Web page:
Pcb for automotive industry
Pcb for automotive industry

Automotive PCB Manufacturing and Assembly

IATF16949:2016 | Factory | China | Turnkey

From the mechanical beasts of the past, the automobile industry has advanced significantly. Modern vehicles are equipped with a diverse range of electrical technologies that enhance driving safety, entertainment, and environmental sustainability. PCB boards serve as the fundamental building blocks for these innovations, acting as the backbone for various automotive applications. However, it’s important to note that not all manufacturers are qualified to meet these demands.

Qualified Automotive PCBA Suppliers

For industries such as automotive, medical, aerospace, and others with stringent reliability requirements, selecting a PCBA supplier involves more than just compliance with IPC standards, it also necessitates verifying the possession of specialized certifications. For example, IATF 16949:2016 is a certification standard specifically tailored to the automotive industry. Its purpose is to assist automotive manufacturers and their supply chains in establishing highly reliable quality management systems, ensuring that the produced automotive components and products adhere to quality and safety standards.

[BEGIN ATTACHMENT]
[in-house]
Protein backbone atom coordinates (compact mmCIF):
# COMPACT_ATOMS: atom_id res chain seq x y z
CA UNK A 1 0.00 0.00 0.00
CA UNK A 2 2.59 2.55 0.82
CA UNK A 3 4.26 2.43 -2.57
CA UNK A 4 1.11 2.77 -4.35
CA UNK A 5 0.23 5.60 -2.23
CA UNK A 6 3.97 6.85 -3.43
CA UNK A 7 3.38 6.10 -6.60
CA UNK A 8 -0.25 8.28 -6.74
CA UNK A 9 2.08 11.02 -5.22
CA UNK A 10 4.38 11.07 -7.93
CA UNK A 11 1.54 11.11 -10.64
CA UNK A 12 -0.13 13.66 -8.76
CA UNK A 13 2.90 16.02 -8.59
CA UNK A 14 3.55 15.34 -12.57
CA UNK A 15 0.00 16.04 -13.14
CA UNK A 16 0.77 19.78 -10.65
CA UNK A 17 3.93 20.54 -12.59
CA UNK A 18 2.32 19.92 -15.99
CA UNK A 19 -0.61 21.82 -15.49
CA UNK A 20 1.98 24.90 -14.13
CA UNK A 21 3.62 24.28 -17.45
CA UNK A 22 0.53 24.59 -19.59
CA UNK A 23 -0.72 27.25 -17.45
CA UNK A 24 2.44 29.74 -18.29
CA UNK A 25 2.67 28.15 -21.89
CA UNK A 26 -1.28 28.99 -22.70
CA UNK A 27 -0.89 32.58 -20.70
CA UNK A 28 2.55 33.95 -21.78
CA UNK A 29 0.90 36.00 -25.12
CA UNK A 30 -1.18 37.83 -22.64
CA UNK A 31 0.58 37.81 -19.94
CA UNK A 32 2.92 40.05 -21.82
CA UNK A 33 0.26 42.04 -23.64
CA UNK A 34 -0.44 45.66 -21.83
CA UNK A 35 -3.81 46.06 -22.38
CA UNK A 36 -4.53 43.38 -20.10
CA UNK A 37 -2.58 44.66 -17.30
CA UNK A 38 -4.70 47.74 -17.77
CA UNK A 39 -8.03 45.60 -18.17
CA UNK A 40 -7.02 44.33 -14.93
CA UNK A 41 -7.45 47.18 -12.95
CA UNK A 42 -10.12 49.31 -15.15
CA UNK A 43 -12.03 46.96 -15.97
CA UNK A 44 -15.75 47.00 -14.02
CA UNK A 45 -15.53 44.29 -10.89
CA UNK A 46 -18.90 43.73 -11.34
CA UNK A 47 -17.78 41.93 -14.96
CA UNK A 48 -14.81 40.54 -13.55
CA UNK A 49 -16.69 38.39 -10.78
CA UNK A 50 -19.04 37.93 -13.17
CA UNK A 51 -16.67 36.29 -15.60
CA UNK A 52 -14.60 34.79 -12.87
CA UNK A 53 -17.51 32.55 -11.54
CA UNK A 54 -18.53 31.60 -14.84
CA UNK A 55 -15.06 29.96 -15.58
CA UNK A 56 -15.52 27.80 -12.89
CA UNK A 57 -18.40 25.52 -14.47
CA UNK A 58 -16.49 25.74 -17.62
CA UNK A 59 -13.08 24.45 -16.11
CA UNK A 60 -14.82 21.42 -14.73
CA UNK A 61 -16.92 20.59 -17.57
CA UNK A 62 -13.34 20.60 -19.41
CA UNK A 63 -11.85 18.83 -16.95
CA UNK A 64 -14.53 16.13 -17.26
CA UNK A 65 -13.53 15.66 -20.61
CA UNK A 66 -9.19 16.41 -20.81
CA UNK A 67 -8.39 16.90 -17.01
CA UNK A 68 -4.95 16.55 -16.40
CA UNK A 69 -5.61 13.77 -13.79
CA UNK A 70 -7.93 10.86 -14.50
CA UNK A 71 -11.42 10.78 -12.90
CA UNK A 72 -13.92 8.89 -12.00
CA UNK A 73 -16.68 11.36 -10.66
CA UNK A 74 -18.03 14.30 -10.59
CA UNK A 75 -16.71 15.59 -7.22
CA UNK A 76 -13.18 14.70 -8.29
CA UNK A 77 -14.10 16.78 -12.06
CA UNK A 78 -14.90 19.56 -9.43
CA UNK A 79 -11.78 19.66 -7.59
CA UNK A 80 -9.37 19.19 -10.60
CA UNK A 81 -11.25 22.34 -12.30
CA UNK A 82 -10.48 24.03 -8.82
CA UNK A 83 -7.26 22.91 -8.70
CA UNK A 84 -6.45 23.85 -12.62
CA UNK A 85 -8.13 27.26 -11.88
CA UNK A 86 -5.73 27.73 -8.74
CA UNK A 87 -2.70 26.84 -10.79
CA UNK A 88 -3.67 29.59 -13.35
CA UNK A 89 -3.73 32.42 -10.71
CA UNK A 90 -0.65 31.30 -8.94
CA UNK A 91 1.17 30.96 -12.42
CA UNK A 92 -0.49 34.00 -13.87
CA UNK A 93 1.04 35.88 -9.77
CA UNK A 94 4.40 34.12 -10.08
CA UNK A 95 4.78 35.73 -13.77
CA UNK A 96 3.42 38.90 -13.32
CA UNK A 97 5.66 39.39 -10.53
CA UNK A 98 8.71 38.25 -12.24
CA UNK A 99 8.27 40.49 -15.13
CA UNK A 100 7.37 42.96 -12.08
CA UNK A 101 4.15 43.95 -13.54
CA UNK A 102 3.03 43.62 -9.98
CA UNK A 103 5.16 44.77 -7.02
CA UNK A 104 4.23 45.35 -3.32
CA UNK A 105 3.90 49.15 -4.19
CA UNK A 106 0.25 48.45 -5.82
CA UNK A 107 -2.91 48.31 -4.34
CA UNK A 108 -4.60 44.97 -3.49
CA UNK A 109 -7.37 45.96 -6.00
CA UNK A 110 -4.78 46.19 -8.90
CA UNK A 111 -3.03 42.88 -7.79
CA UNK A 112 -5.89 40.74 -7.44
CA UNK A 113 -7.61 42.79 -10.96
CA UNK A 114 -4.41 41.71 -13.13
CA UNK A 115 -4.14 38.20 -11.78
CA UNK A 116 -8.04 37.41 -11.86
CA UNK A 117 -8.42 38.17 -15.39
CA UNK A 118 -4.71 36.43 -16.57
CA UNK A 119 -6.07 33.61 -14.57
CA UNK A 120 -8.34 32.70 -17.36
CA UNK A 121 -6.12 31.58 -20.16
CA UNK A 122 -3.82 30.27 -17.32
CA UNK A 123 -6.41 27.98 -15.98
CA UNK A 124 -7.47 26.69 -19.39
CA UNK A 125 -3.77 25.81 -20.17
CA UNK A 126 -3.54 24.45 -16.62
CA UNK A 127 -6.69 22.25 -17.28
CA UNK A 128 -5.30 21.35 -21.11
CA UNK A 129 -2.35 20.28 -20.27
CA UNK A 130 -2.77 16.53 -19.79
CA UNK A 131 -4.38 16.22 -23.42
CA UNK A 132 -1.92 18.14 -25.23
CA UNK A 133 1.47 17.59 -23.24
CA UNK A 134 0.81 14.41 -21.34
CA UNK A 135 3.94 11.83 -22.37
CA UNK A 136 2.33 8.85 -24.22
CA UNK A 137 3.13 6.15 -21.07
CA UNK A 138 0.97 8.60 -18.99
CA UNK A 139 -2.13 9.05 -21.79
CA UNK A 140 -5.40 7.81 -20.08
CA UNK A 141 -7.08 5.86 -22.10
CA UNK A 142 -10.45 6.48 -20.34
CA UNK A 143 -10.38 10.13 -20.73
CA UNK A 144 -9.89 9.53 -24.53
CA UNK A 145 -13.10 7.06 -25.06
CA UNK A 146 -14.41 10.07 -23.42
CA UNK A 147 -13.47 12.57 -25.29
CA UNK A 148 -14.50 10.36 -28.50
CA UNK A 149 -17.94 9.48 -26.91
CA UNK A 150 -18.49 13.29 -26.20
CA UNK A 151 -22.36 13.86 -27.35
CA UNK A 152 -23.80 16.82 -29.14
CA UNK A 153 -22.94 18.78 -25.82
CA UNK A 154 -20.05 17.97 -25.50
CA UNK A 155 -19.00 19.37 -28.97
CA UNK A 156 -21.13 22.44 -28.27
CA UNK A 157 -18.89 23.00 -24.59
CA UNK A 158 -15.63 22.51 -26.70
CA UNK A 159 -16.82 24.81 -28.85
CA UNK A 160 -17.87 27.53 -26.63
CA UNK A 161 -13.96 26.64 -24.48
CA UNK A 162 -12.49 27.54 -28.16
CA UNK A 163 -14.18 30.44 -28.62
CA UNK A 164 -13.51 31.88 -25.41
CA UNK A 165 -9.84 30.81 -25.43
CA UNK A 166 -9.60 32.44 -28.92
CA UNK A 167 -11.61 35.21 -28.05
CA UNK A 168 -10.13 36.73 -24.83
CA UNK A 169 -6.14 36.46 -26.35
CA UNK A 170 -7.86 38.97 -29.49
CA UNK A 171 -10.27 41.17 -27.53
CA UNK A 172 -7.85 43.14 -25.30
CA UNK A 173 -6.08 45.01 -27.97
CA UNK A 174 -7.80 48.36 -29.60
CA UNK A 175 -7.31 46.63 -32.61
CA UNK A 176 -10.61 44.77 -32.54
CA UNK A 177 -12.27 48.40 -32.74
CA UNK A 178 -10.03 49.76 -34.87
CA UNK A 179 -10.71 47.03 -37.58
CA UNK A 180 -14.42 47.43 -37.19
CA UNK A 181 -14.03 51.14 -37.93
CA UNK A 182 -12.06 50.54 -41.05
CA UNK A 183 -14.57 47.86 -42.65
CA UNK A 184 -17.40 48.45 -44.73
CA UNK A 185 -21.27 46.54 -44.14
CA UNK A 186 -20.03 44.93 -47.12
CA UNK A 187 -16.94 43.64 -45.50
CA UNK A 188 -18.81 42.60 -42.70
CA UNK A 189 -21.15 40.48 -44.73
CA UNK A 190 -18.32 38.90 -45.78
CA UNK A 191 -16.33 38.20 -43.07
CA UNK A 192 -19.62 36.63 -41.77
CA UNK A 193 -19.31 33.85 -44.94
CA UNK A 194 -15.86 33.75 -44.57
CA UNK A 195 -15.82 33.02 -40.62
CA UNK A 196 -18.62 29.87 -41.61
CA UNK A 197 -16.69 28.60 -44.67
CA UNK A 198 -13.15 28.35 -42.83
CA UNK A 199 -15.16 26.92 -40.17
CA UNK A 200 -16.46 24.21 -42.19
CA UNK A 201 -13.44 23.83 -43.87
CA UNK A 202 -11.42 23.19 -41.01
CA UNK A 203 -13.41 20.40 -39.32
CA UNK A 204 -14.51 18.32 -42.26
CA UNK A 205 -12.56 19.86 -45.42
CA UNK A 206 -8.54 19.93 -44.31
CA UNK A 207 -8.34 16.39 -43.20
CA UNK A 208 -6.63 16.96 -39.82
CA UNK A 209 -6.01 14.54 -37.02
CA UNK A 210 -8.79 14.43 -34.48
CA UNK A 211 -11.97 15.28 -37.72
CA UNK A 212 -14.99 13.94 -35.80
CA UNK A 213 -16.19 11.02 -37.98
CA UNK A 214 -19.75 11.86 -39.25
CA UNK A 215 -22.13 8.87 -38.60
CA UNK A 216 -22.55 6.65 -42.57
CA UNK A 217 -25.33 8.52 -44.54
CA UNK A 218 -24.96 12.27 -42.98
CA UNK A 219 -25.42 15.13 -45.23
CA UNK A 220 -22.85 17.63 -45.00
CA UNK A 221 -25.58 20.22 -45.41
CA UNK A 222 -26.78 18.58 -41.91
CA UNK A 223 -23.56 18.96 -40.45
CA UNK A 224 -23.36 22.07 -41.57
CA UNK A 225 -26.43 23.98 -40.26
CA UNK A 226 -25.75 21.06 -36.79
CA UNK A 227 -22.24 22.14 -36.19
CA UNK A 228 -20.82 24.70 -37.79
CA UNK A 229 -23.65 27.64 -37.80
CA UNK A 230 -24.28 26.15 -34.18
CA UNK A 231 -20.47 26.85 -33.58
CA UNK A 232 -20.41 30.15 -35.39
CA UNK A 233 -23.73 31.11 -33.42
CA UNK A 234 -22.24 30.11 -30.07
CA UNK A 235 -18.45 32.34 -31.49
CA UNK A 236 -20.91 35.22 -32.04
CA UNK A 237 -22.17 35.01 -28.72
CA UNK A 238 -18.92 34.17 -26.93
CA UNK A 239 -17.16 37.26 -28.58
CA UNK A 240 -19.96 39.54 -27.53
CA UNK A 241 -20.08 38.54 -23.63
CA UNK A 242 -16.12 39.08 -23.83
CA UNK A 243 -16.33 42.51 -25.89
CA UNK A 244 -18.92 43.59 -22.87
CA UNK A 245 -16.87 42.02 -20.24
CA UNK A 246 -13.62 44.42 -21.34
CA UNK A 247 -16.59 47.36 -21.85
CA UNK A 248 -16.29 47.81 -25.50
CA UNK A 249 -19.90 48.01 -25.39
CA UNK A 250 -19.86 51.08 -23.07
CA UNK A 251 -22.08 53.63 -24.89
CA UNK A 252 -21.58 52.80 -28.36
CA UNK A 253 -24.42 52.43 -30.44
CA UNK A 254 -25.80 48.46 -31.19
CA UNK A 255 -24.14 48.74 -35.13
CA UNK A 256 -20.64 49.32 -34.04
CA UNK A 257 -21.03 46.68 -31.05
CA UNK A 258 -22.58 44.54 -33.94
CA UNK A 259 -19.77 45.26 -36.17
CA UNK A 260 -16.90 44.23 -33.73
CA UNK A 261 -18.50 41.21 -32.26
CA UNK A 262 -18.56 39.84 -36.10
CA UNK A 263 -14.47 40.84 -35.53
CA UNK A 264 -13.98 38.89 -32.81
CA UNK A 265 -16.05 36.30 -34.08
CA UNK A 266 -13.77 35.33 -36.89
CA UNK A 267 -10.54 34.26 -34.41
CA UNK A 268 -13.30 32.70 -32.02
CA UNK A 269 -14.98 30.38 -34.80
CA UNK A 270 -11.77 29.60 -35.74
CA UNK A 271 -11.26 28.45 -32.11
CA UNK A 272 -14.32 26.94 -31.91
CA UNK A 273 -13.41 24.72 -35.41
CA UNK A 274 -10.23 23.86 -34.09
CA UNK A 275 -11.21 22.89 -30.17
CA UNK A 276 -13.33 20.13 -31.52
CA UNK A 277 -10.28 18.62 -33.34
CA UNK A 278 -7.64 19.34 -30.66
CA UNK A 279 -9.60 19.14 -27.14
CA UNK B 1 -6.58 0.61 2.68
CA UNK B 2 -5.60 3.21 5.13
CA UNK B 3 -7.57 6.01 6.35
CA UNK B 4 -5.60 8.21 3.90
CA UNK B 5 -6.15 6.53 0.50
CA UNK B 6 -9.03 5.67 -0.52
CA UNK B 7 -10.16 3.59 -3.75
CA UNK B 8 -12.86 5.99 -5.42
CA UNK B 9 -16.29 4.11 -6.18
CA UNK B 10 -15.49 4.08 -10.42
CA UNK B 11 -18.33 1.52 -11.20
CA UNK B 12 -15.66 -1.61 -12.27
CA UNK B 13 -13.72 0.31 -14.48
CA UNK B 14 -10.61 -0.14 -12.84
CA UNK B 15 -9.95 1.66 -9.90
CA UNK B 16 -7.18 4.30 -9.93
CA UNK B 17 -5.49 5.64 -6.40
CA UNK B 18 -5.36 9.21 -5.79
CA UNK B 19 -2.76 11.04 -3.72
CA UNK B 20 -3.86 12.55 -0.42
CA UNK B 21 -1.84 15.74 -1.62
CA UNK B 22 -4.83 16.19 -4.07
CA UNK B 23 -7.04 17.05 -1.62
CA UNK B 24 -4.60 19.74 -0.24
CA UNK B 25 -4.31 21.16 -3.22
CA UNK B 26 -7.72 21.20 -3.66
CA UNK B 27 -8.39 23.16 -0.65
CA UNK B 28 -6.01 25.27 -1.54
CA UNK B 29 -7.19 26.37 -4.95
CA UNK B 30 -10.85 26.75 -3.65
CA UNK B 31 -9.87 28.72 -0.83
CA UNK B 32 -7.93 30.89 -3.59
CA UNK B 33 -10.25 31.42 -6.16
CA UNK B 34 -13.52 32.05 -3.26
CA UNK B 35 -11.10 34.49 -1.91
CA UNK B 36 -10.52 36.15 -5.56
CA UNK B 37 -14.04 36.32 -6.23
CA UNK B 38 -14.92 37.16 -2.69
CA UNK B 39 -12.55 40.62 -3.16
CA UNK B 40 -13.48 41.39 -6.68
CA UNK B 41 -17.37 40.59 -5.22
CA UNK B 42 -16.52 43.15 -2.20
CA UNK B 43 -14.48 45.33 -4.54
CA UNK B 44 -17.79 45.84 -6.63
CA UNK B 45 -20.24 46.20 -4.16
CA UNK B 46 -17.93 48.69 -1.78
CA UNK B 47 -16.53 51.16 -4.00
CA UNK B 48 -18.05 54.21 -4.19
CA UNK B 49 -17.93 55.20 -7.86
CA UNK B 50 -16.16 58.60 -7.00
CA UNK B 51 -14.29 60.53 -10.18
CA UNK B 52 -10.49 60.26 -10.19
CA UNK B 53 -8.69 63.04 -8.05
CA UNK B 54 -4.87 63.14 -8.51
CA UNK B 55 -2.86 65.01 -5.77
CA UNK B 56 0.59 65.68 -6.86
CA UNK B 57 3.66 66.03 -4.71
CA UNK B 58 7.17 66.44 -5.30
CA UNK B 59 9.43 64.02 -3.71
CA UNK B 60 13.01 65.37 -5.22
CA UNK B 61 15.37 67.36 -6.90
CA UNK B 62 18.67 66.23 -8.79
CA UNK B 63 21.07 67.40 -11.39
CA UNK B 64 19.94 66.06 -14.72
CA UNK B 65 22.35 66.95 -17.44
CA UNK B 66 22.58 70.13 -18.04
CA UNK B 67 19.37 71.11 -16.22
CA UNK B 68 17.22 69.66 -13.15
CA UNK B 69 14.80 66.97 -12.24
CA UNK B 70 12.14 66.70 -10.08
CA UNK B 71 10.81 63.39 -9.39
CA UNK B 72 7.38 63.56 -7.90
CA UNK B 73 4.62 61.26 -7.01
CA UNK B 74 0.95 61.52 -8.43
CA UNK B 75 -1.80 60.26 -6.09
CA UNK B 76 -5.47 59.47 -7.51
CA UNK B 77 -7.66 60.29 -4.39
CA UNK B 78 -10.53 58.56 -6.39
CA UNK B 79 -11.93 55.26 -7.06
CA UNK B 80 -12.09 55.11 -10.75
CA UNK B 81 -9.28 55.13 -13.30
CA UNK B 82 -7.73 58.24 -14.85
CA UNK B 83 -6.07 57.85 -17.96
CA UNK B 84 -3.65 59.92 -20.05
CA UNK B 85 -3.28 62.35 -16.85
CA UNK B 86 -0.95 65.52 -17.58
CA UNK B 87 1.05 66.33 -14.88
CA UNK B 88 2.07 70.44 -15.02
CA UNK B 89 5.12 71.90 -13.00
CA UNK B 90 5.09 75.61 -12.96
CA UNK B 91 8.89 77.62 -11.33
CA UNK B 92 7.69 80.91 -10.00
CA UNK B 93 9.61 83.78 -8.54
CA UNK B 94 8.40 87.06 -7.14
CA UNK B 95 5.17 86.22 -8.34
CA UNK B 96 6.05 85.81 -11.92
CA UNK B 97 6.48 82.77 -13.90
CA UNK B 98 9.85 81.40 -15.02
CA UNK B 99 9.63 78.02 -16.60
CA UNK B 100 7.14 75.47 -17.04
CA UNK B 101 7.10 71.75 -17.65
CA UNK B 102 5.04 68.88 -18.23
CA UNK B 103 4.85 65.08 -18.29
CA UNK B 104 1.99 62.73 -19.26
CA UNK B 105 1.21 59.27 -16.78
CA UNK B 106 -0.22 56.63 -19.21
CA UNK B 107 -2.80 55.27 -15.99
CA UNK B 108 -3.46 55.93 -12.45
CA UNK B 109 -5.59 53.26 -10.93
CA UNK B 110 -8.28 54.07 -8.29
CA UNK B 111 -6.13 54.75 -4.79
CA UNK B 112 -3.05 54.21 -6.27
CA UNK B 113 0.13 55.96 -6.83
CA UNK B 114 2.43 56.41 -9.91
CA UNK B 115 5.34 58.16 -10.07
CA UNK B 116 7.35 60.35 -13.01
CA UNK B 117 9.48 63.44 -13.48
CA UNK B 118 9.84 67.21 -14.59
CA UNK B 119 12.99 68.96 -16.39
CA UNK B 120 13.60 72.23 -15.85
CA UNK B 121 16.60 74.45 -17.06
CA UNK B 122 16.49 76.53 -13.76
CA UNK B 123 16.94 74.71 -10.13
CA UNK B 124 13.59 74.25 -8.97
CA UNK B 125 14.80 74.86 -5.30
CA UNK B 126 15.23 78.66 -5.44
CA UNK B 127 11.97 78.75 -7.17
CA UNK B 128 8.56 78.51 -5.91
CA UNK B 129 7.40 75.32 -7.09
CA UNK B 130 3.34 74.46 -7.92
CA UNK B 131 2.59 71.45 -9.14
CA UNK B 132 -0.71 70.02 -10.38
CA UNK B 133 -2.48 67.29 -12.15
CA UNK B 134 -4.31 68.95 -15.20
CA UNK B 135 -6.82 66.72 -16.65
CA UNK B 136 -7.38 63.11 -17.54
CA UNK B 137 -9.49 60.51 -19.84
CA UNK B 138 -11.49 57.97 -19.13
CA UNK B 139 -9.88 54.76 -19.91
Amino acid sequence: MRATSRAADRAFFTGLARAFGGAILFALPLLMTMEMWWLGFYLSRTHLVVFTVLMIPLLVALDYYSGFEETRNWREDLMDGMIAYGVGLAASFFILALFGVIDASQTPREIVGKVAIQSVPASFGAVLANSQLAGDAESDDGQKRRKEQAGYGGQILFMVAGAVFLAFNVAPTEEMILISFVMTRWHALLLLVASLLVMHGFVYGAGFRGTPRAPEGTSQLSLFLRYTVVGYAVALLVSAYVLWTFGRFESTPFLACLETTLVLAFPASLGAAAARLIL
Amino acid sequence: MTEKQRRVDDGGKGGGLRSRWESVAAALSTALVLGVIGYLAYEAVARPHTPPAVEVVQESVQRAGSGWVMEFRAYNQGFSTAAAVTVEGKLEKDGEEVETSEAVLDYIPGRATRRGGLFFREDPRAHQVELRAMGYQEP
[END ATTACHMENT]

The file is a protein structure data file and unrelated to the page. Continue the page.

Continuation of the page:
Choosing a manufacturer like FS Technology, which provides certifications and possesses extensive industry experience, is the wiser choice for these industries. We deeply understand that automotive electronics must withstand extreme environments and exhibit a range of essential qualities, including: Ensuring that PCBA boards remain operational even in the presence of jolts and vibrations during vehicle operation; Using conformal coatings to guard against potential risks posed by electrolytes, fuels, coolants, and other chemical solutions; Signal integrity and electrical performance are key to making autonomous driving feasible.

Necessary Testing of Automotive PCB

To ensure compliance with production standards and meet requirements, it is essential to implement various testing methods. Here, we will explore some of the testing methods required for different parts of automotive electronics:

Thermal Cycling Test